There is more – a lot more (too much more) – in terms of this sort of palace intrigue, but get the idea. The reason to see the film is the brilliant action sequence – and they are as stunning as anything Yimou has ever done before. His color palette here is very different from the colorful Hero and House of Flying Daggers – the film is almost all brilliant bright whites, and very dark blacks, with grey in there as well. At times, you could almost be fooled into this was brilliantly stylized black and white – except for the skin tone of the actors, and eventually of course, all the deep crimson blood that will be split. The art direction of the palace is stunning, and outside it is always raining. Many of the action sequences in the film are duel – as we see Jing and Ziyu practice for Jing’s upcoming duel with Yang. Yang is a strong fighter – literally – and uses a big, bulker, masculine weapon (the symbolize here isn’t subtle – he might as well be literally fighting with his penis), so to country Jing uses the more “feminine” weapon – a deadly umbrella (yeah, you read that right) – and has to use more “feminine” moves – he pretty much sashays into the duel area.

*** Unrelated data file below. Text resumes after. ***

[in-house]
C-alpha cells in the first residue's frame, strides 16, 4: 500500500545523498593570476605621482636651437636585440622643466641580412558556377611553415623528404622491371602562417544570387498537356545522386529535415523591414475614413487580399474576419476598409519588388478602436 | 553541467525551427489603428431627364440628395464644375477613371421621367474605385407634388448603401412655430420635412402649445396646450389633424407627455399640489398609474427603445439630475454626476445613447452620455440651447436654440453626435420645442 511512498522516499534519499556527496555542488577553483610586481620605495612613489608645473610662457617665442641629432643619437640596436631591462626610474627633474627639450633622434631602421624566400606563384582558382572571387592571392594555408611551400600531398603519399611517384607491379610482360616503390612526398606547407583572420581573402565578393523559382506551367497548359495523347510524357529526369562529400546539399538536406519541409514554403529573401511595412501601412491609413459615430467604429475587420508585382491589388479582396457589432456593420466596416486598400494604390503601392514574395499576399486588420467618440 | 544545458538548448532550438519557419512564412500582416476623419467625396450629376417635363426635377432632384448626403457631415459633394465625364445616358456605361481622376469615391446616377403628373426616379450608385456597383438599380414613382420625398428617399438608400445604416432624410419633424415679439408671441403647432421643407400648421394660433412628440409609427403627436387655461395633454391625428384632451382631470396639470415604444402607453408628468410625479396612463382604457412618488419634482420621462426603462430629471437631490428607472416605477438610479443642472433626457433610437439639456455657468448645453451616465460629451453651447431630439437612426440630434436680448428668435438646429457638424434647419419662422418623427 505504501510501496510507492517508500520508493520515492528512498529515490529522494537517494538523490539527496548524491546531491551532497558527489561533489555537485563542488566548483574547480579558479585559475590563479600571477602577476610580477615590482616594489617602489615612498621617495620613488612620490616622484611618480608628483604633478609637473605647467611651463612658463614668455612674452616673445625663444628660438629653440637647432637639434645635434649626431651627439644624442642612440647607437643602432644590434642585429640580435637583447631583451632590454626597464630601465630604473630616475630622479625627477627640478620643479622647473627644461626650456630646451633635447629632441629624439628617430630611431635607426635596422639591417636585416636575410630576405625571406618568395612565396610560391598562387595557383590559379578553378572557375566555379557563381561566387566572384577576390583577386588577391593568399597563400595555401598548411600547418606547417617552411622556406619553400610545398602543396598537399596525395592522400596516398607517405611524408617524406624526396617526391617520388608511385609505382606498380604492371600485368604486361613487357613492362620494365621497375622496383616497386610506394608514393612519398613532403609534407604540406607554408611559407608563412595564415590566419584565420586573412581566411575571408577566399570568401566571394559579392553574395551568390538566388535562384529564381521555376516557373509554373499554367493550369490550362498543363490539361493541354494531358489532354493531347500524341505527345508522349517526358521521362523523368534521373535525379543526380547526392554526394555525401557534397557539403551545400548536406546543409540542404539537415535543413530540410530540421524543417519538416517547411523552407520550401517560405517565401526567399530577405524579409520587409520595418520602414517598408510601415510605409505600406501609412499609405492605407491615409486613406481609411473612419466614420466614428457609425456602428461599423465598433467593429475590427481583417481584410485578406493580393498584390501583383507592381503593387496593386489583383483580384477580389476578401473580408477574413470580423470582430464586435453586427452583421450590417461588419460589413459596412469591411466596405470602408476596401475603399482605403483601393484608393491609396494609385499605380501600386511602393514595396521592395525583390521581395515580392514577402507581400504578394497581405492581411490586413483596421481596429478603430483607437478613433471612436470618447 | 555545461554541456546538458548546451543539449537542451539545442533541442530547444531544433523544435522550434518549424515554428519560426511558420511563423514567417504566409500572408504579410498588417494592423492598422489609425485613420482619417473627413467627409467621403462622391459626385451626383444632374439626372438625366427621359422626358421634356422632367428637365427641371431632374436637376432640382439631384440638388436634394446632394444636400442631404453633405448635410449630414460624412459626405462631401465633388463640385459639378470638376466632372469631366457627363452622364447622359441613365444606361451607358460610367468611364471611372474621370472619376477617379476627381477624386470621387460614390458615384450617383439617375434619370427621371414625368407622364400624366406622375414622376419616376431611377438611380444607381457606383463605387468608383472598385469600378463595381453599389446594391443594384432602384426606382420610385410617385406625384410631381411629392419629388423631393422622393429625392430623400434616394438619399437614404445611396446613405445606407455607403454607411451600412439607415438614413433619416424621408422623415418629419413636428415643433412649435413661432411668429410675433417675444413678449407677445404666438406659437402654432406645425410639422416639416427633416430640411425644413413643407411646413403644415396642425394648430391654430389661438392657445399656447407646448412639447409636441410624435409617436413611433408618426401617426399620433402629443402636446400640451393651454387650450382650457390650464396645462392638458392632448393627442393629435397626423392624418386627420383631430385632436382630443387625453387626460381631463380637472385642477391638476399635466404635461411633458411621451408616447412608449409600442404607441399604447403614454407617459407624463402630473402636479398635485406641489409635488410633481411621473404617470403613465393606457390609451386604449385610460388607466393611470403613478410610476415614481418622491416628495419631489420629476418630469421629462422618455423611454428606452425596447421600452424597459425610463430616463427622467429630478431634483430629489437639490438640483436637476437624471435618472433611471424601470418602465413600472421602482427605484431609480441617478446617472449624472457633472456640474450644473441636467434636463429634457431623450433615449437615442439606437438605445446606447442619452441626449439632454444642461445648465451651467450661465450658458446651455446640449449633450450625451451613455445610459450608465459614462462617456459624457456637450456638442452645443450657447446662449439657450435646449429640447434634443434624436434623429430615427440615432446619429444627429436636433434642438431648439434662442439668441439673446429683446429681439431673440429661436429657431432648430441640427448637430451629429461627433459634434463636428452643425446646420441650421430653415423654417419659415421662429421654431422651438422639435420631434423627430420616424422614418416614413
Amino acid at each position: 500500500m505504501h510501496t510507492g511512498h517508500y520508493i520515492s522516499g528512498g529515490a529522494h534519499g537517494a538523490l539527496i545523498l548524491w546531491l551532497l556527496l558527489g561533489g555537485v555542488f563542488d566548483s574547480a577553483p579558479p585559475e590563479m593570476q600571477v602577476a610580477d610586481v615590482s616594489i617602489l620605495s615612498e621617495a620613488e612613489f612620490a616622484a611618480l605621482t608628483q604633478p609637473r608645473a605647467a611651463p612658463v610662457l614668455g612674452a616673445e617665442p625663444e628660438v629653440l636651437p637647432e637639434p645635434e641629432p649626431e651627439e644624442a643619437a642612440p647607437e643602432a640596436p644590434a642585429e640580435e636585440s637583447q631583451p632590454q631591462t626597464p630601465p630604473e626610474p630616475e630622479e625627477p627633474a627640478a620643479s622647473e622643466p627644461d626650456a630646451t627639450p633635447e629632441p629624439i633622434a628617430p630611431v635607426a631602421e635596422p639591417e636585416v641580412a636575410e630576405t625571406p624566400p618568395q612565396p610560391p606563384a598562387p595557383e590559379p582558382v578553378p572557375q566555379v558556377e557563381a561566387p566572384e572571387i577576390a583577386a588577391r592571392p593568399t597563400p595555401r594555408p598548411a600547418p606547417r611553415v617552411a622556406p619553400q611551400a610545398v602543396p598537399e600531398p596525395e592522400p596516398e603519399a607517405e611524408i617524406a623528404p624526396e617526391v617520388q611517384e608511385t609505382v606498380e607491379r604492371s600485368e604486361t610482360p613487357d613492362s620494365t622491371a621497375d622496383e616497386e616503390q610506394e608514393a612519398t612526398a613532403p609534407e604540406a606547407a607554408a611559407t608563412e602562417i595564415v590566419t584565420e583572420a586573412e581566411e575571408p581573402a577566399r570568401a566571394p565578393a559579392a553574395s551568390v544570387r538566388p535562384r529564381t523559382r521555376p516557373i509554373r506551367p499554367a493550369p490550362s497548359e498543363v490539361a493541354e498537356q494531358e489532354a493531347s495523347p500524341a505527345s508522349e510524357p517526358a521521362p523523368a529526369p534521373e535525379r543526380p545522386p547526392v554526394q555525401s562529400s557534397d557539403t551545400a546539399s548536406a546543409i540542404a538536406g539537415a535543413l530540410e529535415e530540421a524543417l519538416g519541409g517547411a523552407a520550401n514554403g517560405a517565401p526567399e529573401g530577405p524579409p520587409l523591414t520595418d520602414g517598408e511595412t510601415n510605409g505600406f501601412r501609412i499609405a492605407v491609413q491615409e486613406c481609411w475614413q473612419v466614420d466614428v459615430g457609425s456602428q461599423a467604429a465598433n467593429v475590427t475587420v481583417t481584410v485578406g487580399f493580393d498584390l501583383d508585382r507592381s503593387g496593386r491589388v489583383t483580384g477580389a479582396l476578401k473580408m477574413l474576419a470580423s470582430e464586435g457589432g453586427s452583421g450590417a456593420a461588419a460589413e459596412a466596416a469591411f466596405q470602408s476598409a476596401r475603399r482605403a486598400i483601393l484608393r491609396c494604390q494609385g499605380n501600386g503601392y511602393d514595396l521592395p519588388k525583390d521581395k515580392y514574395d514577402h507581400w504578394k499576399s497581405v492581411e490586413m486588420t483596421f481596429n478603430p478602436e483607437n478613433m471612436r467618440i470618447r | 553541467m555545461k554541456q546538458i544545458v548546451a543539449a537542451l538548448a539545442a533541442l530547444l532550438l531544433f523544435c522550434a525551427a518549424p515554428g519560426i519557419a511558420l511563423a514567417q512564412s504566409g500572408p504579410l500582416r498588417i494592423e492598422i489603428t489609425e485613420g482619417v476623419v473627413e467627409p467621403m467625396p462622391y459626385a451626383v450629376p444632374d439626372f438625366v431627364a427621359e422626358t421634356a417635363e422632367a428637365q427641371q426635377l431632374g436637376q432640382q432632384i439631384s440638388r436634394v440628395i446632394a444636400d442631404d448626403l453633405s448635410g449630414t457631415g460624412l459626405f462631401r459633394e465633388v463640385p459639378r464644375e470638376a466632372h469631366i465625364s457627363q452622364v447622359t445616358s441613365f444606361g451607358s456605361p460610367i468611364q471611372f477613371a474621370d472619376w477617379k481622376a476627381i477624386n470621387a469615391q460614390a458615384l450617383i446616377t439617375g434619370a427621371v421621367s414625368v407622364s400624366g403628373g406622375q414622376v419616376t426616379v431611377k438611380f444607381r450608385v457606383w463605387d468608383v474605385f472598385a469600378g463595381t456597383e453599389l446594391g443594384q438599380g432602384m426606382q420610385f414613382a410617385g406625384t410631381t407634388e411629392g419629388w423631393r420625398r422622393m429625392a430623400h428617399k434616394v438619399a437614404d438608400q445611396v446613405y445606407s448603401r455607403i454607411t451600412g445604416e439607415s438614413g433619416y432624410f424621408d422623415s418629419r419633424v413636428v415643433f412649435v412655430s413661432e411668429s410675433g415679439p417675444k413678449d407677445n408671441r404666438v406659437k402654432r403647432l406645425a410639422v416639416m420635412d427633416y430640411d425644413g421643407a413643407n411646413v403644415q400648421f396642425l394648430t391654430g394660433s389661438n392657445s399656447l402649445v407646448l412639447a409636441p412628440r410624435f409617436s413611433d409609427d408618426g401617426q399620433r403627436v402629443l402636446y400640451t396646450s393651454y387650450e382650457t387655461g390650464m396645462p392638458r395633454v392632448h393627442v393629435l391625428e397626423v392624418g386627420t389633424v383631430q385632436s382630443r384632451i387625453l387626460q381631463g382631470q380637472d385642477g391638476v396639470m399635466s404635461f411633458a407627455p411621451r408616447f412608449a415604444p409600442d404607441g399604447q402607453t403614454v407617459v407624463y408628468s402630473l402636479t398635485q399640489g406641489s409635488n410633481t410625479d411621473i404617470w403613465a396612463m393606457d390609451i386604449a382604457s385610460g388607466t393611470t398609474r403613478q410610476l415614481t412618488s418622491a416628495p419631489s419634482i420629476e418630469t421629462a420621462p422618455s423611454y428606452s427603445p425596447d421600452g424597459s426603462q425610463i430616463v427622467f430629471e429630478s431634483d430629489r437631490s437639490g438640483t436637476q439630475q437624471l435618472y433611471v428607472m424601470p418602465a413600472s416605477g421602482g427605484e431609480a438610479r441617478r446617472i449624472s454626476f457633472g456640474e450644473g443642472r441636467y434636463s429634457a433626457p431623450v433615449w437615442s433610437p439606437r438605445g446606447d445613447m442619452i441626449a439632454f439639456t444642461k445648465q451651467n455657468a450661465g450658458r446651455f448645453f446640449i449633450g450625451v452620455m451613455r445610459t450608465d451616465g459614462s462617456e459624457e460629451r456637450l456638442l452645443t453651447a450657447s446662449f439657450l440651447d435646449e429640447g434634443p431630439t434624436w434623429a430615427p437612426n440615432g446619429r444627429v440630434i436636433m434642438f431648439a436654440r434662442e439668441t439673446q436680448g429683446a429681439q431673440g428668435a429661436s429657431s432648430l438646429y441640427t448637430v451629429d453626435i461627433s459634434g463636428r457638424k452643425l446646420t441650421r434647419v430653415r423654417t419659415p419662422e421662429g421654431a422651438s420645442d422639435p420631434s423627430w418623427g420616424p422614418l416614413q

The second act of the film is likely to remain the most stunning action filmmaking of the year (unless this weekend’s John Wick 3 overtakes it – and let’s be honest, that could happen, but I don’t think anything else could). It crosscuts between the duel between Jing and Yang, and the large scale invasion of Jing being carried out in secret. Both are equally stunning, and cutting between them increases the tension of both. This comes at the same time as what is basically the zither equivalent of angry sex between the real Ziyu and his wife, which scores the first part of the duel. Yimou is working at the absolute peak of his powers during this sequence – and it’s the equal of anything he’s ever done.
To get there, you do have to wade through too much exposition in the first act though. The third act – which is essentially a long sequence where everything is unwound in ways that are pretty satisfying, but also drawn out perhaps a little too long. Still, even in these acts, the film looks amazing – and all the performances are quite good. And in all, it’s worth it to see Yimou back at the peak of his powers when the movie calls for it. I’m not quite sure why the buzz around the movie has been so quiet – almost non-existent – but it’s a film that deserves your attention. It’s always great to see a filmmaker you once admired, but have written off, prove you wrong. That’s what Zhang Yimou does with Shadow.